The definition of virtual presence often is modeled according to how different by-laws, statutes and laws define presence in the physical sense of the term in regards to being present at meetings. A "meeting" includes the discussion or presentation of any public matter, official business, or policy of the agency. (11) To ensure that open meetings indeed remain open to the public, full transcripts of meetings held online should be provided to members of the public who are unable to have online access to these meetings until the technology exists for the general public to oversee the meeting online. (12) Transcripts of online meetings are no more redundant than transcripts of face-to-face meetings, and are a small financial expense in order to ensure that e-government activities are held accountable to the people of the United States. (13)

      Public meetings being held via teleconferencing are prohibited in some states, such as New York, Texas and Massachusetts. (14) In the states that do allow virtual presence in the form of teleconferencing or e-meetings like Iowa, usually at least a quorum of physically present people is needed if there is to be a virtual participant. (15) Case law exists in Illinois that allows public bodies to permit attendance of board members via telephone conference call and speaker telephone. (16) Additionally, the Illinois open meetings act allows some public meetings to be held by telephone conference call. (17) The Illinois School Boards Association reflects these allowances by inserting this language into its school boards meetings policies: "Board members may attend meetings via a telephone conference call and speaker telephone. A majority of the full membership of the Board shall constitute a quorum whether individuals are present physically or via a speaker telephone." (18) Local boards have the authority to accept or deny the practice.

      In Colorado, the legislature recently gave school boards the option to teleconference meetings but the school boards had no actual legal authority to do so. (19) Presumably because the Colorado Sunshine Act defines a meeting as "any kind of gathering convened to discuss public business, in person, by telephone, or by other means of communication," (20) the school boards could eventually receive the actual legal authority to teleconference. (21) If the popular voice regards virtual presence with the same deference as it does with physical presence and realizes its amazing potential in terms of convenience, efficiency and other benefits, the legislature should reflect those desires.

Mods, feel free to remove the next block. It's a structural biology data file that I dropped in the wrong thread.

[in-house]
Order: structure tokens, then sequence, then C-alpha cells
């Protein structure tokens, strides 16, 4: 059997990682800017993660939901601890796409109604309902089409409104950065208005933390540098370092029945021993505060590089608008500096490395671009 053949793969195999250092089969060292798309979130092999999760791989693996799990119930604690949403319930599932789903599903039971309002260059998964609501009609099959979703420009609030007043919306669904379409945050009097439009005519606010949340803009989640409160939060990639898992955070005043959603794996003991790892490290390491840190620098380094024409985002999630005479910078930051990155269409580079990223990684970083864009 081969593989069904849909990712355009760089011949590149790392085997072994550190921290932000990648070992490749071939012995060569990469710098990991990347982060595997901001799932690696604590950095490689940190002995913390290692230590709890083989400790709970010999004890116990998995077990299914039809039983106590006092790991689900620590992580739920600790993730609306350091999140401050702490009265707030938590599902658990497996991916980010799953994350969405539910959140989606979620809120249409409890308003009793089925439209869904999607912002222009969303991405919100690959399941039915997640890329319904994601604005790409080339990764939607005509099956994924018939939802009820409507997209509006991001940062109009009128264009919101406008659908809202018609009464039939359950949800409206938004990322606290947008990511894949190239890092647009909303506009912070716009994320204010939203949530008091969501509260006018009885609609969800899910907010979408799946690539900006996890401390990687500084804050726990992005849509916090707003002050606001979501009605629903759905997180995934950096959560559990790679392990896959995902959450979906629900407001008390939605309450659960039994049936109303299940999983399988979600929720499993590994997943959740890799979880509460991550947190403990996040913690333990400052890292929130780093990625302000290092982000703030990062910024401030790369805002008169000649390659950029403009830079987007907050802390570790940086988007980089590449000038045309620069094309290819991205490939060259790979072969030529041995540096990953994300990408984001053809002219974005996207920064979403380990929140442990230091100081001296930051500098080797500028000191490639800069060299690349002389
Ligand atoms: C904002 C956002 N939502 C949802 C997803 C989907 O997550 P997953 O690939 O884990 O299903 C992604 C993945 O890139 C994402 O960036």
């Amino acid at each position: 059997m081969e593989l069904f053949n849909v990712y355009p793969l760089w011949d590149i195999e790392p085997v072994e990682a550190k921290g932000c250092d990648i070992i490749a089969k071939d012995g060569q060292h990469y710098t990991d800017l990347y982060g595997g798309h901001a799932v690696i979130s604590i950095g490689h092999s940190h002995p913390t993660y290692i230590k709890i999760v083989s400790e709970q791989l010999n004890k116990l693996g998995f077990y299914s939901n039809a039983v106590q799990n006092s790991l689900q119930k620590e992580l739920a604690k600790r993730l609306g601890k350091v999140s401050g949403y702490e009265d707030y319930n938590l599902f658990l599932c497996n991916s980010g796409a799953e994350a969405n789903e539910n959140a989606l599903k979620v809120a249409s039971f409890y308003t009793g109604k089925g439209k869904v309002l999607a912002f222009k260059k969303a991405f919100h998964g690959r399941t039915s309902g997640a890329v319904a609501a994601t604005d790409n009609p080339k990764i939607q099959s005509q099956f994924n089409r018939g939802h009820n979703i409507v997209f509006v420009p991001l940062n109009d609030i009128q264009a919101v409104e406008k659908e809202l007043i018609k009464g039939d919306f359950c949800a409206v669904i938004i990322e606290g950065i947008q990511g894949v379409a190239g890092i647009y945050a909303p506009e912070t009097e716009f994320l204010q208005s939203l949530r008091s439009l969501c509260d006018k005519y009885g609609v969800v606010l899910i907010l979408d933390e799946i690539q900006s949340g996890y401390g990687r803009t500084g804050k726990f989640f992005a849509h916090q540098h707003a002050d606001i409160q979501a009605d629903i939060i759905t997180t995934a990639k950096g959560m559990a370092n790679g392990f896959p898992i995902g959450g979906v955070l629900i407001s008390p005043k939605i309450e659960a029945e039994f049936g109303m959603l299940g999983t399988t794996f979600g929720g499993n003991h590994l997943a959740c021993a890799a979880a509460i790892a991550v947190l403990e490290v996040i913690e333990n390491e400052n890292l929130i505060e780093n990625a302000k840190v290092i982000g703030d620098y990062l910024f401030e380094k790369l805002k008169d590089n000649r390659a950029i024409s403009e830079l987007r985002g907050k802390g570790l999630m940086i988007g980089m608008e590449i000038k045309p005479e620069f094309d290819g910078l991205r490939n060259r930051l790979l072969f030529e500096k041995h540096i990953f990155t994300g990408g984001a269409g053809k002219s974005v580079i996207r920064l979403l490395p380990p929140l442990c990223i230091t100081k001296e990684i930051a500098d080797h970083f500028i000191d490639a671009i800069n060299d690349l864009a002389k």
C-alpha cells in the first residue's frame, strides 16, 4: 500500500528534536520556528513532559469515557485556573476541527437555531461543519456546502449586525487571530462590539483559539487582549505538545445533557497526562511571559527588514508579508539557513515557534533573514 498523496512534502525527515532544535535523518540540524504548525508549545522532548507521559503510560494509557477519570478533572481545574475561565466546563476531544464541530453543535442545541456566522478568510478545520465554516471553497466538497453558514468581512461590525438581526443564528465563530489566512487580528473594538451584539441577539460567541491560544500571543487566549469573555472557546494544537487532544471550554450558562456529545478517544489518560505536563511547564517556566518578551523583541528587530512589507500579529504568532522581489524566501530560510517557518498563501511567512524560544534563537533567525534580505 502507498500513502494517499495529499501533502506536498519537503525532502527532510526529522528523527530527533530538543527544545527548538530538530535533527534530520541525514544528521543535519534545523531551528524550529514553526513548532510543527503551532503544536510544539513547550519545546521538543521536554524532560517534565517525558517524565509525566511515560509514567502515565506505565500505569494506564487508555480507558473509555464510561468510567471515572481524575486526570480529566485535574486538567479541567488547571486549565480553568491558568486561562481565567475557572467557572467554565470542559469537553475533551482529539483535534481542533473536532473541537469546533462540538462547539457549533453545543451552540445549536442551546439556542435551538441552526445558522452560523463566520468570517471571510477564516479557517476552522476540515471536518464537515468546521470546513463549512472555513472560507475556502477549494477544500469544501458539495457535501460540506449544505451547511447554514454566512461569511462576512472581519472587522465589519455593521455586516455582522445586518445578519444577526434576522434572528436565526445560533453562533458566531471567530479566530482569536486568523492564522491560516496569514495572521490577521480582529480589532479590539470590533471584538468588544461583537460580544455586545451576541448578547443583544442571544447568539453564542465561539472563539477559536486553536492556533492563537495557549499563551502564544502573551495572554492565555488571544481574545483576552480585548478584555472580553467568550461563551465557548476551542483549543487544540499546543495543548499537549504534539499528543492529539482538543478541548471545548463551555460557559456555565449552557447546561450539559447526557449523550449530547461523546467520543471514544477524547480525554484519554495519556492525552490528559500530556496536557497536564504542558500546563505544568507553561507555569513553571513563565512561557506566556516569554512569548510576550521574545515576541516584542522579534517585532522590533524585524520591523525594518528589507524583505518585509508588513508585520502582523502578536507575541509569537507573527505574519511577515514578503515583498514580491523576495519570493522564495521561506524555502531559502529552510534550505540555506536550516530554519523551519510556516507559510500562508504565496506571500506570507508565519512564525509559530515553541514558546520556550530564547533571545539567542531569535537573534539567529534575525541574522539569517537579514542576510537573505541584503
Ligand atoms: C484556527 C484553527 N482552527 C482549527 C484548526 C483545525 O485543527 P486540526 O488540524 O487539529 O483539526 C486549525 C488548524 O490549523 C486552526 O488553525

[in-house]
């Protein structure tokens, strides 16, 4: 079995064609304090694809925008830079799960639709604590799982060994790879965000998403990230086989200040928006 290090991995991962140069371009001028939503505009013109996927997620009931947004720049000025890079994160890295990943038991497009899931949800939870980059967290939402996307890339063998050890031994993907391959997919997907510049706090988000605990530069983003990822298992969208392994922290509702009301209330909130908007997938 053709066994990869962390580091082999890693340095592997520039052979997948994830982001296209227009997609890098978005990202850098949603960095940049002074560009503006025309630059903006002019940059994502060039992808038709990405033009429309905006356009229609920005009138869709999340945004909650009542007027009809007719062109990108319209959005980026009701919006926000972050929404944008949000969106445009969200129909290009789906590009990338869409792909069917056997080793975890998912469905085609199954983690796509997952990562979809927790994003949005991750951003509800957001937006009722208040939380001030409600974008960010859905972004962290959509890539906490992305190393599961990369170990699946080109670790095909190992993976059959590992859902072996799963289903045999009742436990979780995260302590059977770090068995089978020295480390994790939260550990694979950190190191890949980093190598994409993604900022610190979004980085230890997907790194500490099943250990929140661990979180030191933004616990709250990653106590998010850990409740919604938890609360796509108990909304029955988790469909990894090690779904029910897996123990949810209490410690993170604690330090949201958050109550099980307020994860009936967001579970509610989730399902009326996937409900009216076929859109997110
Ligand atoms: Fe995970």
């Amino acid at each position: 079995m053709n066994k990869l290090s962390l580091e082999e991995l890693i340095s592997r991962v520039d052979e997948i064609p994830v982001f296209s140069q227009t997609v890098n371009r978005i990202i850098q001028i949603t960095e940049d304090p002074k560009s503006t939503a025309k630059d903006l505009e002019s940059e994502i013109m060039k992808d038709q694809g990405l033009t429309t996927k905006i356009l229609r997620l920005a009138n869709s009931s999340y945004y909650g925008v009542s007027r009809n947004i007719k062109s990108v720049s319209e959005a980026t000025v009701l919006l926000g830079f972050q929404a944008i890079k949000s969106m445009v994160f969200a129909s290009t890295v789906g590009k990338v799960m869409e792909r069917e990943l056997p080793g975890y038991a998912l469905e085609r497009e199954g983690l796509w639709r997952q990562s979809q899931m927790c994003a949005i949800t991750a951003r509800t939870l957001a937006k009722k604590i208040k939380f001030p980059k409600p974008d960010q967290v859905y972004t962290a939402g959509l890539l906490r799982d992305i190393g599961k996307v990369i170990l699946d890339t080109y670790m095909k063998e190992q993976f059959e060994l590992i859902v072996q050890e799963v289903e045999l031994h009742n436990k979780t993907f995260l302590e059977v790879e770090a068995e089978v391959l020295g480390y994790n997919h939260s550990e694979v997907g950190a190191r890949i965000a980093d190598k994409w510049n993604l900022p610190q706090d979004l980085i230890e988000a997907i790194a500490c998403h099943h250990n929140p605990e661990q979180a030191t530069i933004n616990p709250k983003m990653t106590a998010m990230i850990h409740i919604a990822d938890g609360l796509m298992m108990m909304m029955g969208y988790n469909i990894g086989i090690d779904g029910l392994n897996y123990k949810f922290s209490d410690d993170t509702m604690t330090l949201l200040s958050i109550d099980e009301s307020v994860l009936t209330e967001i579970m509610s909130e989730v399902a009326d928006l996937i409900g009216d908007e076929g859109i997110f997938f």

Whether a meeting is by telephone or video conferencing, sunshine requirements still apply. Some states allow teleconferencing just for sick, disabled people or "when it is otherwise difficult or impossible for the member to attend the meeting in person." (22) Other states only permit meetings via electronic networks if physically convening at one location is difficult or impossible. (23) Board meetings via teleconferencing must protect the rights of the parties or the public appearing before the Board, including the right of the public to address the Board directly at each teleconference location. (24) The Virginia Freedom of Information Act Advisory Council backed a ruling by the state attorney general that email exchanges do not violate open meeting laws, even when messages are sent among several officials. (25) But the executive director of the same council said that an official electronic discussion group, a list server, would violate the state's sunshine laws. (26) One state, New Hampshire, has attempted to solve the problem of emails violating Sunshine laws by establishing an email reflector, which automatically redistributes all committee email to a mailing list and automatically keeps a copy of it, thereby making the contents of all emails available for public inspection, as required by the sunshine laws. (27) This kind of innovation will pave the way for future harmonization of virtual presence with pre-existing physical presence laws.

      i. Acting Massachusetts Governor Jane Swift's Maternity Leave

      In 2001, Acting Massachusetts Governor Jane Swift made national and international headlines when she gave birth to twin girls while in office. Great controversy surrounded this birth not only for cultural reasons, i.e., people questioning whether she could be a working parent and Acting Governor effectively at the same time, but also whether she was present according to the definition of "presence" when teleconferencing from a hospital bed in a maternity ward. (28) When the Governor's Council voted 5-3 whether to seek an advisory opinion from the Supreme Judicial Court as to whether or not it was legal for Swift to preside by phone during meetings, the backlash caused by that vote resulted in so much controversy that the court never rendered an opinion on the matter. (29)

      Unlike Massachusetts, some states allow teleconferencing just for sick...